We doubt we're the only ones planning to kick off the summer with a trip to a national park. Even if this wasn’t the centennial year for the U.S. Park Service, millions of Americans could be expected to hit the road with their families and friends to see and enjoy some of our collectively held and cherished landscape.
But while we share everyone else's love for the national park system, we dislike dealing with everyone else in the same places. So we’ve assembled a list of seven of the best U.S. parks to visit in June, with tips on how to find beauty and solitude in each.
June can deliver unbearably high temperatures, unfortunately. So we’ve deliberately left off the list popular parks such Joshua Tree and Death Valley in California, although surely there are fans of consecutive 100-plus-degree days. For those who prefer less scorching environments, here are our top picks.
Yosemite National Park
As popular as Yosemite National Park is—attracting some 3.3 million people annually and 14,000 on any given summer’s day—it’s easy to escape the throngs and take in the majestic snow-capped peaks in isolation. Ninety percent of park visitors pack themselves into the mall that is Yosemite Village in the southern third of the park. That leaves most of the 800 miles of marked trails through California’s High Sierras to explore in relative peace.
The campgrounds are typically full July through August, so make sure to find lodging in advance. This is essential, as the full breadth of Yosemite can’t be adequately experienced in a single day. Certainly take a shuttle bus to the Valley Visitor Center in the village to get your bearings, but don’t waste much time in the shops. Allow yourself to lured away by the promise of blooming lupine, redbud, and Mariposa lilies.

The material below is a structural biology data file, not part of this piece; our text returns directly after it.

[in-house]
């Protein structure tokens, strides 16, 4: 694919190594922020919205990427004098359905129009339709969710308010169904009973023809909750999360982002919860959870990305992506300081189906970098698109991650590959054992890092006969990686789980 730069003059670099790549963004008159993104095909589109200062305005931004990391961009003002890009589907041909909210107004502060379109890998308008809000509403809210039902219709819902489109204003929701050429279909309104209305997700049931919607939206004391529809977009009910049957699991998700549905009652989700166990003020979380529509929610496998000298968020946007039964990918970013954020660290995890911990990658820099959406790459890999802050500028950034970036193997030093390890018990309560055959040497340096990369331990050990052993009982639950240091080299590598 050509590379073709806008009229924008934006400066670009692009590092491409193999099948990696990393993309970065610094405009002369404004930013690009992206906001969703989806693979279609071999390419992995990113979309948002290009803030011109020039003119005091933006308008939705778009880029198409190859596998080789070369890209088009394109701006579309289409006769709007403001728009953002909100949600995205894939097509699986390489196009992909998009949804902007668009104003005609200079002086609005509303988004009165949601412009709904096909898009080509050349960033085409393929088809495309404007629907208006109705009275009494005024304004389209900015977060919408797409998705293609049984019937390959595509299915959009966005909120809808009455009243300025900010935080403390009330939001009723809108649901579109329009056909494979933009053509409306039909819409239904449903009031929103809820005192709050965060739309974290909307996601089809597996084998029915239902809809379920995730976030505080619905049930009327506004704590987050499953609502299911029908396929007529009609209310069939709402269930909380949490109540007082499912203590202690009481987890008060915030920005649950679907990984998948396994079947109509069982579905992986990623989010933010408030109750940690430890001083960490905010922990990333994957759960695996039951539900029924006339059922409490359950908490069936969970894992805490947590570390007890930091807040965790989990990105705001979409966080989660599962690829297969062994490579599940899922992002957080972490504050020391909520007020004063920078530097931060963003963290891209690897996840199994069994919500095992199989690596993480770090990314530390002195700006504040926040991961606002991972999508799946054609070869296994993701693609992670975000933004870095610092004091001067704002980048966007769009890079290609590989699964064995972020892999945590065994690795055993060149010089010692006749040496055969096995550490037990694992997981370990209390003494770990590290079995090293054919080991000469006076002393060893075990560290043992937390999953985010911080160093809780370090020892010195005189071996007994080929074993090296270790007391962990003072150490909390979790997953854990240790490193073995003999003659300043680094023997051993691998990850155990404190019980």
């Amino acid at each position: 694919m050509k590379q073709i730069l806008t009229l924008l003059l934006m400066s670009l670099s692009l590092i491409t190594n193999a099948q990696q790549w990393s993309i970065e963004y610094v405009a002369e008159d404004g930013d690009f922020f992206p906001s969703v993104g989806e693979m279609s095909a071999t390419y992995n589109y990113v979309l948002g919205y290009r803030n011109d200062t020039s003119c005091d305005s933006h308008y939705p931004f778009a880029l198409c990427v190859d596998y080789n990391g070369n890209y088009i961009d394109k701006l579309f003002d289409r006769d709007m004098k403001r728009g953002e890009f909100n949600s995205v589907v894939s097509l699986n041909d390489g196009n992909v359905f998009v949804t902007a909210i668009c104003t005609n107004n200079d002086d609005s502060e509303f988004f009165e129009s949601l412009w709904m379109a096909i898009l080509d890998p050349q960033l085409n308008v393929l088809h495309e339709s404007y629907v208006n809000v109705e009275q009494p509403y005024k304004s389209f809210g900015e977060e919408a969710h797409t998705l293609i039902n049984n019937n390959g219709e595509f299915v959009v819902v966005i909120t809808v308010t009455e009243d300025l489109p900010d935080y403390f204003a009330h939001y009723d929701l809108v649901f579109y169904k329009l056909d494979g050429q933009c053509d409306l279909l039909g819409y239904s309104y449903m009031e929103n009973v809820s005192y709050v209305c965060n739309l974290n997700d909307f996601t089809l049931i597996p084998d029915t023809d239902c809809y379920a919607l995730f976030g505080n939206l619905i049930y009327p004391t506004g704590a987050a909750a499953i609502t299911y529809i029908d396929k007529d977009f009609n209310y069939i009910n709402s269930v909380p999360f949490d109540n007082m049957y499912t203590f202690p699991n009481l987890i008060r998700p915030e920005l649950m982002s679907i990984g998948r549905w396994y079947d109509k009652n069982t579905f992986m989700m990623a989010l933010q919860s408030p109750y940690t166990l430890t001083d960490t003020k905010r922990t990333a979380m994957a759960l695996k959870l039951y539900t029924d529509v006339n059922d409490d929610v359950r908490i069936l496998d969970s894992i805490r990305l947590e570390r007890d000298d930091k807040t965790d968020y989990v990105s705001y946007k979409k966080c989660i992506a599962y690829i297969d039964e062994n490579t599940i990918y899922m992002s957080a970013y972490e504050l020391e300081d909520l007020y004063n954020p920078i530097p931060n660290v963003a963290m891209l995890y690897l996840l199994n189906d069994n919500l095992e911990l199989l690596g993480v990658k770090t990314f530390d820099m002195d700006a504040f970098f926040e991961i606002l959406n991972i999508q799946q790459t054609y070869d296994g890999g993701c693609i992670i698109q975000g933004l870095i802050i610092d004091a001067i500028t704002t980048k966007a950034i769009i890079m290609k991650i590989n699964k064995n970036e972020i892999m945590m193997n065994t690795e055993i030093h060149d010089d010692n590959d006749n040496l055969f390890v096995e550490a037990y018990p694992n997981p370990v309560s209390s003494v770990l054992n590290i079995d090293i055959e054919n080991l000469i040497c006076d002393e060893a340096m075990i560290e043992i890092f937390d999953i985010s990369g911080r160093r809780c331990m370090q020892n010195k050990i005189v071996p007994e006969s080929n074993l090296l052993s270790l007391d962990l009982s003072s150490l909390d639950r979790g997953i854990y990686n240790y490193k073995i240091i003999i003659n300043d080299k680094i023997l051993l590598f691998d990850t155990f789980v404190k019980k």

The crowds correspond with the peak flow over the park’s awesome waterfalls in May and June. So pick a week day to experience the melting snowpack at higher elevations thunder down Yosemite Falls, the highest in North America and second highest in the world at 2,425 feet. The Lower Yosemite Fall is easiest to get to, but a challenging 3.6-mile hike is required to get to the Upper Yosemite Fall and spectacular views of the valley.
That trip alone may leave little time to also take in the Tunnel View Overlook, where the vista includes several oft-photographed peaks such as Half Dome and El Capitan. The latter alone can take days to climb and require sleeping in slings hung from its cliff faces.
While it can be downright hot in the valley in June, the snow still may not have receded to allow the opening of Glacier Point and Tioga roads into a magical alpine world with few people go.